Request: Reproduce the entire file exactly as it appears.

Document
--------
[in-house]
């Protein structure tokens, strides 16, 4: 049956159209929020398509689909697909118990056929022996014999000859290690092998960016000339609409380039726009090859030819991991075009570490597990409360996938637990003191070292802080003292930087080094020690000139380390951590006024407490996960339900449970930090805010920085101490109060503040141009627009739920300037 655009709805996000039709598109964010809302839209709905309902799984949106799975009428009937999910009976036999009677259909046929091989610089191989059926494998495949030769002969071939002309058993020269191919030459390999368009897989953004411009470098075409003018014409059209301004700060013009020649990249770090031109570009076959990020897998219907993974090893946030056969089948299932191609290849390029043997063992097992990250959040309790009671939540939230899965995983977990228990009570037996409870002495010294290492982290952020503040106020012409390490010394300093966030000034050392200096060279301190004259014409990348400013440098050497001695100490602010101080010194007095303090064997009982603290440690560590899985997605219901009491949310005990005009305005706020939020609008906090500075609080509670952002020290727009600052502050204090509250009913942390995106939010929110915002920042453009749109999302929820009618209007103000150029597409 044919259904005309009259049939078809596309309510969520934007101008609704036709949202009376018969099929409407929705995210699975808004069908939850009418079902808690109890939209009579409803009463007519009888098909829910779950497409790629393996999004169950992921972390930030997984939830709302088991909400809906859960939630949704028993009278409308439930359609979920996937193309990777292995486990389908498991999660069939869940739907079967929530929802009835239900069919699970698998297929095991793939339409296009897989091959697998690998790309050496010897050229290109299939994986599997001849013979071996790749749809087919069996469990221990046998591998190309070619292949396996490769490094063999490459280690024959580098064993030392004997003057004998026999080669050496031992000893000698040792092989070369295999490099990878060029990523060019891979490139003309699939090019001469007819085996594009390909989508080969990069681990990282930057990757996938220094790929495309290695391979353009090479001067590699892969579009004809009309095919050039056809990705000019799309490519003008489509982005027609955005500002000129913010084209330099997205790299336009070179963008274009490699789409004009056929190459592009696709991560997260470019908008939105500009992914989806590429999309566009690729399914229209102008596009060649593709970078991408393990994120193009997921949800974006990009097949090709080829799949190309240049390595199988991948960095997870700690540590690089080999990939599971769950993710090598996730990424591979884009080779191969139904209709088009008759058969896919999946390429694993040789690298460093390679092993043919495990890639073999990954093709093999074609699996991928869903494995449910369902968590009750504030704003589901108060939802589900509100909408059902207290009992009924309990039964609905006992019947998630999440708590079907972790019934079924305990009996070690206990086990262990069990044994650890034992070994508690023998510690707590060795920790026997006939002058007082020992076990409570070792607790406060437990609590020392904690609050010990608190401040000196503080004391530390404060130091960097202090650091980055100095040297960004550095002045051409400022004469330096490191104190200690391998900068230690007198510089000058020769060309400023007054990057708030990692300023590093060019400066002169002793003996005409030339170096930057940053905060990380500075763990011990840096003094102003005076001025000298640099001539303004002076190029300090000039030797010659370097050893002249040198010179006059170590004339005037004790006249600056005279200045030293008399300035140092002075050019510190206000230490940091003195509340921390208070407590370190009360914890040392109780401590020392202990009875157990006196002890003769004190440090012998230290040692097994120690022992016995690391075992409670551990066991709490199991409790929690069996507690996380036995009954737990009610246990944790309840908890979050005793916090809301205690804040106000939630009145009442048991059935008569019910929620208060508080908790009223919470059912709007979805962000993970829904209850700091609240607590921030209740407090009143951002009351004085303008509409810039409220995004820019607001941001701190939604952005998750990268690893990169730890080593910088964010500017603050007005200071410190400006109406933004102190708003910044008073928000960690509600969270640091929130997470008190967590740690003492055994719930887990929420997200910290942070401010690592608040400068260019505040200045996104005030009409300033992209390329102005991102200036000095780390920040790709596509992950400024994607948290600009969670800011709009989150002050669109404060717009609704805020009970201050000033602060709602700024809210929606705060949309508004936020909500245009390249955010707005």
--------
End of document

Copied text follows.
[in-house]
């Protein structure tokens, strides 16, 4: 049956159209929020398509689909697909118990056929022996014999000859290690092998960016000339609409380039726009090859030819991991075009570490597990409360996938637990003191070292802080003292930087080094020690000139380390951590006024407490996960339900449970930090805010920085101490109060503040141009627009739920300037 655009709805996000039709598109964010809302839209709905309902799984949106799975009428009937999910009976036999009677259909046929091989610089191989059926494998495949030769002969071939002309058993020269191919030459390999368009897989953004411009470098075409003018014409059209301004700060013009020649990249770090031109570009076959990020897998219907993974090893946030056969089948299932191609290849390029043997063992097992990250959040309790009671939540939230899965995983977990228990009570037996409870002495010294290492982290952020503040106020012409390490010394300093966030000034050392200096060279301190004259014409990348400013440098050497001695100490602010101080010194007095303090064997009982603290440690560590899985997605219901009491949310005990005009305005706020939020609008906090500075609080509670952002020290727009600052502050204090509250009913942390995106939010929110915002920042453009749109999302929820009618209007103000150029597409 044919259904005309009259049939078809596309309510969520934007101008609704036709949202009376018969099929409407929705995210699975808004069908939850009418079902808690109890939209009579409803009463007519009888098909829910779950497409790629393996999004169950992921972390930030997984939830709302088991909400809906859960939630949704028993009278409308439930359609979920996937193309990777292995486990389908498991999660069939869940739907079967929530929802009835239900069919699970698998297929095991793939339409296009897989091959697998690998790309050496010897050229290109299939994986599997001849013979071996790749749809087919069996469990221990046998591998190309070619292949396996490769490094063999490459280690024959580098064993030392004997003057004998026999080669050496031992000893000698040792092989070369295999490099990878060029990523060019891979490139003309699939090019001469007819085996594009390909989508080969990069681990990282930057990757996938220094790929495309290695391979353009090479001067590699892969579009004809009309095919050039056809990705000019799309490519003008489509982005027609955005500002000129913010084209330099997205790299336009070179963008274009490699789409004009056929190459592009696709991560997260470019908008939105500009992914989806590429999309566009690729399914229209102008596009060649593709970078991408393990994120193009997921949800974006990009097949090709080829799949190309240049390595199988991948960095997870700690540590690089080999990939599971769950993710090598996730990424591979884009080779191969139904209709088009008759058969896919999946390429694993040789690298460093390679092993043919495990890639073999990954093709093999074609699996991928869903494995449910369902968590009750504030704003589901108060939802589900509100909408059902207290009992009924309990039964609905006992019947998630999440708590079907972790019934079924305990009996070690206990086990262990069990044994650890034992070994508690023998510690707590060795920790026997006939002058007082020992076990409570070792607790406060437990609590020392904690609050010990608190401040000196503080004391530390404060130091960097202090650091980055100095040297960004550095002045051409400022004469330096490191104190200690391998900068230690007198510089000058020769060309400023007054990057708030990692300023590093060019400066002169002793003996005409030339170096930057940053905060990380500075763990011990840096003094102003005076001025000298640099001539303004002076190029300090000039030797010659370097050893002249040198010179006059170590004339005037004790006249600056005279200045030293008399300035140092002075050019510190206000230490940091003195509340921390208070407590370190009360914890040392109780401590020392202990009875157990006196002890003769004190440090012998230290040692097994120690022992016995690391075992409670551990066991709490199991409790929690069996507690996380036995009954737990009610246990944790309840908890979050005793916090809301205690804040106000939630009145009442048991059935008569019910929620208060508080908790009223919470059912709007979805962000993970829904209850700091609240607590921030209740407090009143951002009351004085303008509409810039409220995004820019607001941001701190939604952005998750990268690893990169730890080593910088964010500017603050007005200071410190400006109406933004102190708003910044008073928000960690509600969270640091929130997470008190967590740690003492055994719930887990929420997200910290942070401010690592608040400068260019505040200045996104005030009409300033992209390329102005991102200036000095780390920040790709596509992950400024994607948290600009969670800011709009989150002050669109404060717009609704805020009970201050000033602060709602700024809210929606705060949309508004936020909500245009390249955010707005």